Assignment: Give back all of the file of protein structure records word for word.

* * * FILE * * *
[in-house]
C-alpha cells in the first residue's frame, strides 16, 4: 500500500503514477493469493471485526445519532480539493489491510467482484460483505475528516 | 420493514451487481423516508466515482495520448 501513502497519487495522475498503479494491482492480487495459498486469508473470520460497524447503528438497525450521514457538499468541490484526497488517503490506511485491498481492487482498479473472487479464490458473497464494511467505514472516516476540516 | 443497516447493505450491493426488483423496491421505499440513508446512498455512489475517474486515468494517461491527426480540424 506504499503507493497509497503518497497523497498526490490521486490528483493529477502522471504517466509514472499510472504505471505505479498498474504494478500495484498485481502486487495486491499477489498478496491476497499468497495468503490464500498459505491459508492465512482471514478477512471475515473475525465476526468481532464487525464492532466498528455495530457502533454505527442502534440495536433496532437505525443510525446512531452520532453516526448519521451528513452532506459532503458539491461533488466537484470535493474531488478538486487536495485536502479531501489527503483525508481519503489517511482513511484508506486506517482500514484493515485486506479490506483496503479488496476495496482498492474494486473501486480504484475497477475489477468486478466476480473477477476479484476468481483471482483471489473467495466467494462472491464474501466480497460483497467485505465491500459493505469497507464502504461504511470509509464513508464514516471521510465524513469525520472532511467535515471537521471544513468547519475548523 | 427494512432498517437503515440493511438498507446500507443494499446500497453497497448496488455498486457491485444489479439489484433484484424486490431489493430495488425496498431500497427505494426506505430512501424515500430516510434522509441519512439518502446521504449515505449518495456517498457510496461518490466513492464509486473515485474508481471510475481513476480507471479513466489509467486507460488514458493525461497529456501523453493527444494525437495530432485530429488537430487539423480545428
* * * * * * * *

[in-house]
C-alpha cells in the first residue's frame, strides 16, 4: 500500500503514477493469493471485526445519532480539493489491510467482484460483505475528516 | 420493514451487481423516508466515482495520448 501513502497519487495522475498503479494491482492480487495459498486469508473470520460497524447503528438497525450521514457538499468541490484526497488517503490506511485491498481492487482498479473472487479464490458473497464494511467505514472516516476540516 | 443497516447493505450491493426488483423496491421505499440513508446512498455512489475517474486515468494517461491527426480540424 506504499503507493497509497503518497497523497498526490490521486490528483493529477502522471504517466509514472499510472504505471505505479498498474504494478500495484498485481502486487495486491499477489498478496491476497499468497495468503490464500498459505491459508492465512482471514478477512471475515473475525465476526468481532464487525464492532466498528455495530457502533454505527442502534440495536433496532437505525443510525446512531452520532453516526448519521451528513452532506459532503458539491461533488466537484470535493474531488478538486487536495485536502479531501489527503483525508481519503489517511482513511484508506486506517482500514484493515485486506479490506483496503479488496476495496482498492474494486473501486480504484475497477475489477468486478466476480473477477476479484476468481483471482483471489473467495466467494462472491464474501466480497460483497467485505465491500459493505469497507464502504461504511470509509464513508464514516471521510465524513469525520472532511467535515471537521471544513468547519475548523 | 427494512432498517437503515440493511438498507446500507443494499446500497453497497448496488455498486457491485444489479439489484433484484424486490431489493430495488425496498431500497427505494426506505430512501424515500430516510434522509441519512439518502446521504449515505449518495456517498457510496461518490466513492464509486473515485474508481471510475481513476480507471479513466489509467486507460488514458493525461497529456501523453493527444494525437495530432485530429488537430487539423480545428